Hesperia Lets it Shine for Autism
Everywhere you look you see blue. The Hesperia campus lobby and other common areas were illuminated with blue, many students were dressed in blue and message boards contained blue bulletins about “Light it Up Blue”, “Shining a light on Autism” to raise awareness for this world-wide event. The Empire State Building, the Sydney Opera house in Australia and the Leaning Tower of Pisa join hundreds of famous buildings and landmarks across many countries to share bright blue support for the national organization, Autism Speaks.
SJVC Diversity Committee members, Lauren Brown (Financial Aid Officer) and Misty Christensen (Dean of Students) felt it important to help educate students about this neurological disorder that affects so many children and impacts families everywhere. “We wanted to educate our students about autism because it is a disorder that makes those with it feel different from others and, especially since so many of our students are in medical programs, they should know more about this,” says Lauren Brown.
Lauren’s 13-year old son, Brendon, has autism on the moderate-severe spectrum and has sensory processing disorder that causes him to shy away from social interaction with others. “I felt it was important for students and staff to understand that autism is not a noticeable disability and often takes a psychologist, specialist and pediatrician, along with a battery of assessments, to diagnose autism,” says Lauren, whose son was not diagnosed until he was 6-years old.
“Everyone knows someone who is either directly or indirectly affected by this,” says Lauren. “When we were getting ready to do this event we found staff and students who had a child affected by autism,” she says. Most had few resources for their child and struggled to find support for families and appropriate therapy and education options.
Autism spectrum disorder includes Asperger’s syndrome and presents a broad scale of behavior and sensitivity severity. Misty Christensen’s 5-year old son, McAllister, has Asperger’s syndrome, “called the Little Professor’s disease,” she offers. “McAllister is high-functioning and very intelligent,” says Misty, “but has some social deficiencies.” McAllister exhibits a sensory processing disorder that makes the touch of some clothing, such as jeans, on his skin unbearable. “It’s hard for them (with Asperger’s) to know where their bodies are in space,” says Misty, whose son sometimes feels like things are crawling all over his body. It helps for McAllister to wear weighted vests to better orient his physical body.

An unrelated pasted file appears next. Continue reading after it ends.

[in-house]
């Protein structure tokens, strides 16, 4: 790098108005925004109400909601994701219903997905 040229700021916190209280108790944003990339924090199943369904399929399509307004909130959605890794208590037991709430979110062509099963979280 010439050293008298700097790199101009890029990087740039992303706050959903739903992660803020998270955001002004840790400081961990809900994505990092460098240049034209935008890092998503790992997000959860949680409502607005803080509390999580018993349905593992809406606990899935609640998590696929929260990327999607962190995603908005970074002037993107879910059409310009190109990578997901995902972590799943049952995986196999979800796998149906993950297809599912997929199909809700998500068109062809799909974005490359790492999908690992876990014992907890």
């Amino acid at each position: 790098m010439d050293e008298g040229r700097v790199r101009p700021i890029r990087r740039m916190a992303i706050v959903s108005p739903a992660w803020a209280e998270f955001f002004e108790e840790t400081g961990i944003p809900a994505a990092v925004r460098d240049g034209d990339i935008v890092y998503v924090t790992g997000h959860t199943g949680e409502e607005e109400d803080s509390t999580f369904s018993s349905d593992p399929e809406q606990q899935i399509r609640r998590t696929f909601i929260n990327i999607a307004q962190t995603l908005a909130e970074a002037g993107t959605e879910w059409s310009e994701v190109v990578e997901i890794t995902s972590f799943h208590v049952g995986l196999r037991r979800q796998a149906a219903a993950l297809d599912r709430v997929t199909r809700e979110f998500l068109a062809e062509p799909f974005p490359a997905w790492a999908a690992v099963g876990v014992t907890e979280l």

Children with autism or Asperger’s Syndrome may:
- Be overly sensitive in sight, hearing, touch, smell, or taste (for example, they may refuse to wear “itchy” clothes and become distressed if they are forced to wear the clothes)
- Have unusual distress when routines are changed
- Perform repeated body movements
- Show unusual attachments to objects
Communication and social interaction problems may vary from moderate to severe.
The Hesperia campus provided students with a PowerPoint presentation to educate them about autism and the importance of awareness. Throughout April the campus held fundraisers, dress-down days, and raffles and sold blue cotton candy to raise money for Autism Speaks.
One percent of the U.S. population, age 3-17, has an autism spectrum disorder. Other important statistics:
- Autism affects 1 in 88 children and 1 in 54 boys (Boys are 5 times more likely than girls to have autism)
- Autism is the fastest-growing developmental disability in the U.S.
- Autism cost a family an average of $60,000 a year to manage treatment
- Autism receives less than 5% of the research funding given less prevalent childhood diseases
- There is no medical detection or cure for autism
Misty Christensen’s son’s occupational therapist said, “Autism is a spectrum, and everybody is on it somewhere.”
“This event left a huge impression on our staff, faculty and students,” says Lauren Brown. And, those who came forward with their personal stories of struggle with this disorder within their own families were glad to see their campus become a part of autism awareness.
There is so little support and few resources within local communities for families of children with autism or Asperger’s. Misty, who says at 18-months old, McAllister lay down for a nap and woke up with severe behavior changes “as though a light switch was flipped,” has struggled to find help. “It was really, really hard,” she says. “We are so underserviced in our area.”
The Hesperia campus can be part of bringing autism awareness, not only to students, staff and faculty, but to their community. “Our people here who have children with autism and Asperger’s can be the change that brings the resources to their children and this area,” says Lauren Smith.
For more information about autism spectrum disorder visit autismspeaks.org.